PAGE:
How to do more with less in IT

Cost reduction initiatives will have a significant impact on IT in 2016.

How IT can do more with less in 2016

Many companies are striving to be more agile, efficient and productive in response to uncertain economic conditions in 2016.  Capital projects have been cancelled while companies shift their attention to surviving in the current environment without hindering their ability to expand in the future. Functional areas are facing significant pressure to cut costs and "do more with less." Successful cost reduction or right-sizing efforts result in organizational realignment, process improvement and system changes.

Cost reduction initiatives will have a significant impact on IT. Not only will IT be asked to do more with less, but IT will also face increased demand to make changes to existing systems in support of functional area realignment. Forward-looking CIOs and IT departments should proactively focus on:

  • Reducing costs
  • Increasing efficiency
  • Improving security
  • Migrating to the cloud

Reducing costs

The unfortunate reality is that companies are overpaying for IT services. The real challenge for a CIO is to perform an unbiased review of operations when identifying cost reduction opportunities. IT personnel will state that IT is already lean and cannot endure additional budget cuts. Cost reduction opportunities will be identified if IT starts by focusing on licensing fees, projects and personnel. None are easy to attack, but are areas that should be reviewed.

Companies pay maintenance on software that is no longer used. While initiatives to review software licenses and determine which maintenance fees should be discontinued are started, they are rarely finished. Personnel hate this exercise because it exposes rogue software purchases and raises questions about IT’s ability to control access to the technical environment. This is a worthwhile exercise given the potential savings that can be quickly identified. A similar exercise can be performed on existing hardware platforms, but may have a smaller benefit.

The IT steering committee should review all projects to determine which can be cancelled or delayed. Reviewing upcoming projects is easy if the right guiding principles are created and used. Only continue the projects that increase revenue, impact market share or support compliance. All other projects should be delayed. In-flight projects should undergo the same scrutiny, but may require more discussion.

Reviewing the IT organizational structure to identify cost savings is a difficult, yet necessary exercise. Most IT departments have grown along with the company without significant thought for optimal organization structure. When times are flush, it is easy to add personnel to plug gaps without determining the long-term impact on costs. Realigning the organization around a framework like COBIT 5 will help ensure business is properly supported in the long term.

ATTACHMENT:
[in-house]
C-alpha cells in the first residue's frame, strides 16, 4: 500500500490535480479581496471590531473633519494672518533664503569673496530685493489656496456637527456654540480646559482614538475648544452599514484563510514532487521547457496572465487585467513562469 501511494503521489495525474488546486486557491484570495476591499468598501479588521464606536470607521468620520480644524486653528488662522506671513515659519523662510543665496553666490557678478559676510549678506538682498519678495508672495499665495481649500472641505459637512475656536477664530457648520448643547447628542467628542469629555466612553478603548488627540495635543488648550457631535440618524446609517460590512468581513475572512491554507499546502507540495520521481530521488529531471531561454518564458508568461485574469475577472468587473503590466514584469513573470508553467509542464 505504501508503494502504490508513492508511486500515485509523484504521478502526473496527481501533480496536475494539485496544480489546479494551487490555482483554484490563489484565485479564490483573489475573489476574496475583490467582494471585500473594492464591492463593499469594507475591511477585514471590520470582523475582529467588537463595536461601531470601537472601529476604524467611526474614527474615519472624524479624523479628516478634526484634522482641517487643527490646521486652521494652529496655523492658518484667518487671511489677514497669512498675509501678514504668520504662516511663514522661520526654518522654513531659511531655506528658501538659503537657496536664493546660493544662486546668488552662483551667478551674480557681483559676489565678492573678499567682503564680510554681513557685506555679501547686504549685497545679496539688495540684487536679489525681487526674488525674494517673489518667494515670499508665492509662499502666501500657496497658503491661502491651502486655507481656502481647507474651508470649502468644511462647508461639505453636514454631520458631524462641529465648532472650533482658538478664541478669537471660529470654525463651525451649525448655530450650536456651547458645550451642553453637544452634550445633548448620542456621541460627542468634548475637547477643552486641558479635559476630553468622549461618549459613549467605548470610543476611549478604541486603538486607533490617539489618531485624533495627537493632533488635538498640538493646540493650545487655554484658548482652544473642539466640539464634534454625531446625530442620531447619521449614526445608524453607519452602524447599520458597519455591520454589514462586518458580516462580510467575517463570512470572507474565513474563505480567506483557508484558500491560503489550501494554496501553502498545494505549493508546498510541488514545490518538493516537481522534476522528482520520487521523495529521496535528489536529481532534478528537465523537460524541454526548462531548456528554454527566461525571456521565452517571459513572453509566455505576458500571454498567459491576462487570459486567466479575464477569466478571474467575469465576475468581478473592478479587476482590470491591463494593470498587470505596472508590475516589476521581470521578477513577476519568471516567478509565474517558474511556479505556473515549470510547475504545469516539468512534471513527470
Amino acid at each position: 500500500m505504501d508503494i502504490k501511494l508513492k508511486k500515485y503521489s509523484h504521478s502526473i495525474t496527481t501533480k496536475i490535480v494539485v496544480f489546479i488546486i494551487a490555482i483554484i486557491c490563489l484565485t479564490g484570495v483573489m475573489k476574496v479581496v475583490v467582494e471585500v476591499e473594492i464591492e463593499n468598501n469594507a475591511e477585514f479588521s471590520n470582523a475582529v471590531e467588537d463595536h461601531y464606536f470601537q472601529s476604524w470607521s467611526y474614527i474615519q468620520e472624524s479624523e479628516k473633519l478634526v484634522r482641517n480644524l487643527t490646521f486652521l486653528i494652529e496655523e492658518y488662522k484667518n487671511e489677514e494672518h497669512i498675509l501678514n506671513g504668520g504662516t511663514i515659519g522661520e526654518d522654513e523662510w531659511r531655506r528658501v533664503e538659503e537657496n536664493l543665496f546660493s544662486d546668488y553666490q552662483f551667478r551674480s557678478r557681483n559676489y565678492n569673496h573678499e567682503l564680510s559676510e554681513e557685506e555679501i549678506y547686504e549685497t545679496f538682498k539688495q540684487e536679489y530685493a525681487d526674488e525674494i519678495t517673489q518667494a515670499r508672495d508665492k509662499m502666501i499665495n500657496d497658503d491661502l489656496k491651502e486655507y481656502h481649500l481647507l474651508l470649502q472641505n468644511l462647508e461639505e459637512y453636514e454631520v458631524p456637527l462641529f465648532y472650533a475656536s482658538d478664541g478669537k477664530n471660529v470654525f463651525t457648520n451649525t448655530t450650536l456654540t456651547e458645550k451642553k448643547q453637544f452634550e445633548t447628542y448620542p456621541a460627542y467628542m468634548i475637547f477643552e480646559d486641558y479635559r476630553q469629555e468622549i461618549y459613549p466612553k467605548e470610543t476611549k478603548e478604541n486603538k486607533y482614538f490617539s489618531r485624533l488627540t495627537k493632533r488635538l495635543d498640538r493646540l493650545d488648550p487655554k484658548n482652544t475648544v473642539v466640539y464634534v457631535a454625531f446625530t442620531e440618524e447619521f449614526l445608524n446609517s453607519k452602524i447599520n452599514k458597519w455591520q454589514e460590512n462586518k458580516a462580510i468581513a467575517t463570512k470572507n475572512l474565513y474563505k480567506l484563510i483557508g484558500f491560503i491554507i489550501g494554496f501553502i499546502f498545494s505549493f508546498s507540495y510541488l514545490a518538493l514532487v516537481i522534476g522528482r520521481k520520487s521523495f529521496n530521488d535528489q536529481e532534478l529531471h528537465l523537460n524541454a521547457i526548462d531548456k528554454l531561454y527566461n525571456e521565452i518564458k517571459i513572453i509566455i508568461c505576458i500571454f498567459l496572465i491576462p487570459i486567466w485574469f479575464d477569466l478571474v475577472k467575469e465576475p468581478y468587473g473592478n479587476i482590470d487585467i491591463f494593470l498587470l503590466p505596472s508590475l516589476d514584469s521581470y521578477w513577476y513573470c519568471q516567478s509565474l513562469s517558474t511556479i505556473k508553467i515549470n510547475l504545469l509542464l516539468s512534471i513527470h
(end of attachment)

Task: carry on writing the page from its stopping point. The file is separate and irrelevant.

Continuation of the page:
Increasing efficiency

IT and business should work together to determine how to better leverage existing systems to improve process efficiency. A quick review of trouble tickets can help IT develop an inventory of complaints where workflow, configurations and heavily modified code are hindering employees’ ability to perform day-to-day activities. A joint effort to change processes while refining system configurations can have a huge positive impact, sometimes leading to elimination of positions within the business.

Changing business conditions or processes could also lead to elimination of heavily modified code reducing the amount of effort required to support the system. Specialized external resources may no longer be needed to monitor and continually modify the code. Internal support resources could be redirected to focus on other areas that can increase business efficiency.

Extending the existing systems with new modules or add-on capabilities may be counterintuitive in a down economy. However, this is the perfect time to take a hard look at how new functionality can support revenue-generating processes. IT should work with business to ensure processes are rationalized, efficient and effective. Then determine if additional functionality is required to support the new environment. A strong business case could lead to implementation of new CRM, field service, asset management or other systems. 

Improving IT security

IT breaches, no matter how minor, can lead to a significant expense. The consultant fees and data loss liability can quickly add up whenever a system breach is detected. IT can work with the business to increase employees’ awareness of cybersafety. Implementing new processes and awareness programs is tantamount to an inexpensive insurance policy to avoid the cost of a breach. Successful cybersecurity programs can also help reduce the need for expensive cybersecurity detection, penetration and removal tools. 

Migrating to the cloud

Companies that have data center managed services contracts should take a hard look at migrating to the cloud. Many data center contracts were not written with clauses to reduce capacity if a company shrinks. As a result, companies are paying for more capacity and service than needed. Going through an exercise to determine the cost savings of moving to the cloud can encourage the managed services provider to reduce contract costs. If not, then moving to the cloud can often reduce the overall cost of running core systems. And moving to the cloud will help ensure IT’s ability to support growth in the future efficiently and cost effectively.

It is difficult to tell exactly what is going to happen to the economy this year. However, IT should get ahead of cost reduction activities, striving to be agile, efficient and productive.

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